Study lists books we’re least likely to finish reading

War and Peace, Hamlet and Moby Dick have been named as the books Brits are least likely to finish according to new research published today.

The Dave Comedy Channel teamed up with Professor Sam Haddow of the University of St Andrews to conduct the study, which surveyed 2,000 UK adults, to identify the definitive list of literary blockbusters that are putting the nation to sleep.

Dave is encouraging the nation to revisit some of the books named in the study via a series of witty comedy rewrites, following data that suggests 46% of adults have lied about reading a classic book in the purpose of looking smarter.

The top 10 books (including a summary by Professor Haddow) that we fail to complete have been named as follows – spoiler warning:

1. War and peace , Leo Tolstoy – It took Napoleon six months to lose his war with Russia. Tolstoy took six years to write about it. That probably tells you everything you need to know

2. Hamlet , Shakespeare – The most hateful man in the world spends a lot of time talking about himself, to himself. Also, Denmark is collapsing

3. Moby-Dick , Herman Melville – Too long a list of whale facts, and after 137 chapters, an altercation between a man and a whale. The man loses

4. The Wuthering Heights Emily Brontë – A man becomes obsessed with revenge when his soul mate literally ghosts him

5. farm animal , George Orwell – Lots of pigs that aren’t really pigs, but are actually pigs, convince other farm animals to work on a farm. And communism

6. dark house Charles Dickens – A 750-page book about a legal dispute that spanned 117 years

7. Wretched , Victor Hugo – More than a quarter of this 3,000-page novel is made up of arguments from moral philosophy. Not really. It got better when they condensed it to three hours and added songs

8. The hunchback of Notre-Dame de Paris Victor Hugo – A terrible man does horrible things which the novel ignores and focuses on buildings

9. Gatsby the magnificent , F. Scott Fitzgerald – An American learns capitalism is evil while drinking martinis at a mansion. Leonardo Di Caprio is NOT featured

ten. Ulysses , James Joyce – A man walks through Dublin towards his wife, who is at home having an affair. Meanwhile, everyone in Ireland is saying everything that has ever been said. Loudly

The length of many of these books is one of the main reasons Britons find it difficult to skim through them. For example, the 1,225-page epic novel by Leo Tolstoy War and peace, has an average playtime of 37 hours and 48 minutes.

Dave’s research found that the vast majority (71%) of adults admitted to being impressed by someone who reads ‘the classics’ well, which could explain why so many people lie about having read those books. The study also found that men are more likely to mislead, with 48% willing to lie about their literary titles, compared to 44% of women. And 18-24 year olds are the biggest book bluffers with 77% willing to lie that they’ve read a heavy novel.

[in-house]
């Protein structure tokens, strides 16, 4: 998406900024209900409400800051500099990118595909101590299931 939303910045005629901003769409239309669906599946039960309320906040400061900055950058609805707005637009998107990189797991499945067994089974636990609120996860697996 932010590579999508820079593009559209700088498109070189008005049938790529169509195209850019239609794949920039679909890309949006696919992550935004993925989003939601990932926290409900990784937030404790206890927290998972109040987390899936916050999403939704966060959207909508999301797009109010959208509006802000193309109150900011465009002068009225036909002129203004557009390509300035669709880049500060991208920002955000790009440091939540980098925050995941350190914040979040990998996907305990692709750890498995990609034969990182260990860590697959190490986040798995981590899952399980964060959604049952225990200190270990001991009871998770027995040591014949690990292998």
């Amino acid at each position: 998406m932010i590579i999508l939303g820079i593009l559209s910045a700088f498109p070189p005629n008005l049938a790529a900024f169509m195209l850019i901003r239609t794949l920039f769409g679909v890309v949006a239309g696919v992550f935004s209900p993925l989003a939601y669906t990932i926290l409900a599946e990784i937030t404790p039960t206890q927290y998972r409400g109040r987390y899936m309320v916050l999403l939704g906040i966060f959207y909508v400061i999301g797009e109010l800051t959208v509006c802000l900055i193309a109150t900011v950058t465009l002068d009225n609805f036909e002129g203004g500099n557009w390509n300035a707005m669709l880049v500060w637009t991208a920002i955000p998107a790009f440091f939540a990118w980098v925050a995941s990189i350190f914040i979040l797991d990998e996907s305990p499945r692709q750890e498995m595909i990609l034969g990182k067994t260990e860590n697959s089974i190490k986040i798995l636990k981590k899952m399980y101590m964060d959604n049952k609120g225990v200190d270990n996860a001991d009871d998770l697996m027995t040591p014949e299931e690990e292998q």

Interestingly, 67% of people who took part in the study said they would be more likely to complete the classics if only it made them laugh.

Dave commissioned a team of comic writers, including Nikesh Shukla, Mollie Goodfellow, Steven Vinacour, Ivo Graham and Flo Perry, to bring some levity and add “a bit of Dave” to six of the inscrutable classics named on the list :

· The Wuthering Heights – new version sees Heathcliff sent to advice for anger management and toxic masculinity

· Moby-Dick – the classic loses 132 chapters (yet nothing of the story) and ends with a single survivor clinging to a makeshift cheese board

· farm animal – featuring Boris the boar and Starmer the horse, oh and a barnyard campaign to get “Hexit Done”

· Gatsby the magnificent – sees Gatsby as a self-proclaimed ‘Fin influencer’ – posting insane self-congratulatory and over-embellished posts on his social media

· Hamlet – where the future king plans to put everything in place for an easier life abroad – the ‘To be or not to be’ scene rewritten with striking parallels to Harry and Meghan

· dark house – embracing the chaos of this mind-blowing book by drawing parallels to dreaded conference calls and the iconic Handforth parish council meeting

The rewrites are accompanied by new illustrative cover art that talks about the plot, characters, and revamped storylines from lead illustrator Bob Venables.

Rachel Parris, stand-up comedian and star of Late Night Mash, goes over key passages for Moby Dick in a series of video readings. Every witty remake is now available for download at

Professor Sam Haddow, from St. Andrew’s University School of English, said: “It’s been a pleasure working with Dave’s writers to sillyly tackle the stuffiness surrounding some of our most revered works of literature. I hope readers get as many laughs out of these revamped stories as I do – and, perhaps, are inspired to return to the originals with fresher, less jaded eyes…”

Cherie Cunningham, Dave Channel Manager, said: “At Dave, we’re always looking for new ways to add a little humor to the mundane and everyday. For this year’s World Book Day, we wanted to not only celebrate these literary works of art, but add a comedic twist in an effort to inspire new readers, or those of us who have tried and failed, to go back and give them another chance. ”